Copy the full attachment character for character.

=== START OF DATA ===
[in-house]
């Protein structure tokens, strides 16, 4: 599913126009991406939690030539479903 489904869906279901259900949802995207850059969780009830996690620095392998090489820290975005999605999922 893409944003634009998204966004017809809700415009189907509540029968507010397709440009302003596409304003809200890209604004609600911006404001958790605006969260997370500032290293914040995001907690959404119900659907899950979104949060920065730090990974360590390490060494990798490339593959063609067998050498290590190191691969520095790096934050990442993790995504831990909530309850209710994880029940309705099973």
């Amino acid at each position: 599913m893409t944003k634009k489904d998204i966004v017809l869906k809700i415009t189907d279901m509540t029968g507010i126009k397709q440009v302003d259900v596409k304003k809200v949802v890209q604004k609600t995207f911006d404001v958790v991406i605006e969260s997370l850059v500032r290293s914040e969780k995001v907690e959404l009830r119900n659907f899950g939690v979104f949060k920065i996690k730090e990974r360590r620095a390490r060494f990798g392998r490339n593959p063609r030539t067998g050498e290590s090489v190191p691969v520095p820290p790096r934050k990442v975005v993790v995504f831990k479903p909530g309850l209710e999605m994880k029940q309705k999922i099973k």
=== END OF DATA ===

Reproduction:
[in-house]
């Protein structure tokens, strides 16, 4: 599913126009991406939690030539479903 489904869906279901259900949802995207850059969780009830996690620095392998090489820290975005999605999922 893409944003634009998204966004017809809700415009189907509540029968507010397709440009302003596409304003809200890209604004609600911006404001958790605006969260997370500032290293914040995001907690959404119900659907899950979104949060920065730090990974360590390490060494990798490339593959063609067998050498290590190191691969520095790096934050990442993790995504831990909530309850209710994880029940309705099973």
């Amino acid at each position: 599913m893409t944003k634009k489904d998204i966004v017809l869906k809700i415009t189907d279901m509540t029968g507010i126009k397709q440009v302003d259900v596409k304003k809200v949802v890209q604004k609600t995207f911006d404001v958790v991406i605006e969260s997370l850059v500032r290293s914040e969780k995001v907690e959404l009830r119900n659907f899950g939690v979104f949060k920065i996690k730090e990974r360590r620095a390490r060494f990798g392998r490339n593959p063609r030539t067998g050498e290590s090489v190191p691969v520095p820290p790096r934050k990442v975005v993790v995504f831990k479903p909530g309850l209710e999605m994880k029940q309705k999922i099973k």